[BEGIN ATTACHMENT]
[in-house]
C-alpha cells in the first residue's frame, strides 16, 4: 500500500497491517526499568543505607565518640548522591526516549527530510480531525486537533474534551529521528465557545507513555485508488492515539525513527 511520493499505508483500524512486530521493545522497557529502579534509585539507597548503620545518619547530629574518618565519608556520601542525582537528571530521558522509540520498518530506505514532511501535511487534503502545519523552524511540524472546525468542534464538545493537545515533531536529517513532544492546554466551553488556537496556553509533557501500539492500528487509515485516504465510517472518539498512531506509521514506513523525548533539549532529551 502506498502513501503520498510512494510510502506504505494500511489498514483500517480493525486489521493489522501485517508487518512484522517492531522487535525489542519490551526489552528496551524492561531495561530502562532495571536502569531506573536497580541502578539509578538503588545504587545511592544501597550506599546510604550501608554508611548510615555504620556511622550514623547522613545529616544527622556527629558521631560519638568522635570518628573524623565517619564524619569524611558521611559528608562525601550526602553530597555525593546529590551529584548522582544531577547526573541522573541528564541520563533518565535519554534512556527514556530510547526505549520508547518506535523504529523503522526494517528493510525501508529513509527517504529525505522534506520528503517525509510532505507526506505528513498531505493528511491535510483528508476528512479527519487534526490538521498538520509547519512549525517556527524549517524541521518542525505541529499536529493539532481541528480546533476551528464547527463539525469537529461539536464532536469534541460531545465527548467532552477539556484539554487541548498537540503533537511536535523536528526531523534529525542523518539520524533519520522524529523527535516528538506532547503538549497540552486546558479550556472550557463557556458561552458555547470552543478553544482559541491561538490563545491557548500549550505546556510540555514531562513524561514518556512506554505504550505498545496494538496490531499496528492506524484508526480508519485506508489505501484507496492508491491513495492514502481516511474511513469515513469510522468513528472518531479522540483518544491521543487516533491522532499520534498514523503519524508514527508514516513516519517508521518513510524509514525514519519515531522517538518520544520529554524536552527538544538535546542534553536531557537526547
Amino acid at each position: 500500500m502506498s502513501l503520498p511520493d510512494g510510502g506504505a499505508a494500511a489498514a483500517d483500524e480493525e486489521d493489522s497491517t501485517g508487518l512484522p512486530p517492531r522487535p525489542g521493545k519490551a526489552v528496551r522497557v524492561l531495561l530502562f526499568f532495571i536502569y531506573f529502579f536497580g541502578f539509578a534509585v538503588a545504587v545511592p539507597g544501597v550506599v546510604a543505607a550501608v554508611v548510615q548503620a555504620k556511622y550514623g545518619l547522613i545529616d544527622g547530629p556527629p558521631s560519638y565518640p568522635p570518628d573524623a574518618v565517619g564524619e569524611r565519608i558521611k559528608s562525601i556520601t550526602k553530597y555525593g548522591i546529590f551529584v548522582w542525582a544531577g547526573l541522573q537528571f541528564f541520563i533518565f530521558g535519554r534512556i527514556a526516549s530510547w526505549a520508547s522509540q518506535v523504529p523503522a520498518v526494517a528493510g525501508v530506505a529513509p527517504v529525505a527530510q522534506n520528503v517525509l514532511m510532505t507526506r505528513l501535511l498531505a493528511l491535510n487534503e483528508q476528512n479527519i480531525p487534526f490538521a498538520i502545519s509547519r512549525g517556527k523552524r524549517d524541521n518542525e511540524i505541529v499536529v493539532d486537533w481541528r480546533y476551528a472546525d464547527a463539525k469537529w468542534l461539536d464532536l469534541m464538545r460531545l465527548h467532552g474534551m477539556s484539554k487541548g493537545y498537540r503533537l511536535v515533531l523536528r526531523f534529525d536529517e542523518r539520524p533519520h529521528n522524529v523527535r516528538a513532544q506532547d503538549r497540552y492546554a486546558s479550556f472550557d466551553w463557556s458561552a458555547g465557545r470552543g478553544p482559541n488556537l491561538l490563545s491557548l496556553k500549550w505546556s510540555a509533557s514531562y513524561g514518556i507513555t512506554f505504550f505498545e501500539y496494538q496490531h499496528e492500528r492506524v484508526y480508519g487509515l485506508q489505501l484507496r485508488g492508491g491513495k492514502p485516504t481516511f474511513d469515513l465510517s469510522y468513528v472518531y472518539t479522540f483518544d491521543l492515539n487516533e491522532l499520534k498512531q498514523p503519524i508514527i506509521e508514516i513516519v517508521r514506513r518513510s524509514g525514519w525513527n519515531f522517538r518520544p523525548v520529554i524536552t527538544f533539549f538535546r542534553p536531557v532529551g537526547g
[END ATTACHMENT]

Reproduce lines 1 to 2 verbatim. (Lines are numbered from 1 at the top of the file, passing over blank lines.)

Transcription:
[in-house]
C-alpha cells in the first residue's frame, strides 16, 4: 500500500497491517526499568543505607565518640548522591526516549527530510480531525486537533474534551529521528465557545507513555485508488492515539525513527 511520493499505508483500524512486530521493545522497557529502579534509585539507597548503620545518619547530629574518618565519608556520601542525582537528571530521558522509540520498518530506505514532511501535511487534503502545519523552524511540524472546525468542534464538545493537545515533531536529517513532544492546554466551553488556537496556553509533557501500539492500528487509515485516504465510517472518539498512531506509521514506513523525548533539549532529551 502506498502513501503520498510512494510510502506504505494500511489498514483500517480493525486489521493489522501485517508487518512484522517492531522487535525489542519490551526489552528496551524492561531495561530502562532495571536502569531506573536497580541502578539509578538503588545504587545511592544501597550506599546510604550501608554508611548510615555504620556511622550514623547522613545529616544527622556527629558521631560519638568522635570518628573524623565517619564524619569524611558521611559528608562525601550526602553530597555525593546529590551529584548522582544531577547526573541522573541528564541520563533518565535519554534512556527514556530510547526505549520508547518506535523504529523503522526494517528493510525501508529513509527517504529525505522534506520528503517525509510532505507526506505528513498531505493528511491535510483528508476528512479527519487534526490538521498538520509547519512549525517556527524549517524541521518542525505541529499536529493539532481541528480546533476551528464547527463539525469537529461539536464532536469534541460531545465527548467532552477539556484539554487541548498537540503533537511536535523536528526531523534529525542523518539520524533519520522524529523527535516528538506532547503538549497540552486546558479550556472550557463557556458561552458555547470552543478553544482559541491561538490563545491557548500549550505546556510540555514531562513524561514518556512506554505504550505498545496494538496490531499496528492506524484508526480508519485506508489505501484507496492508491491513495492514502481516511474511513469515513469510522468513528472518531479522540483518544491521543487516533491522532499520534498514523503519524508514527508514516513516519517508521518513510524509514525514519519515531522517538518520544520529554524536552527538544538535546542534553536531557537526547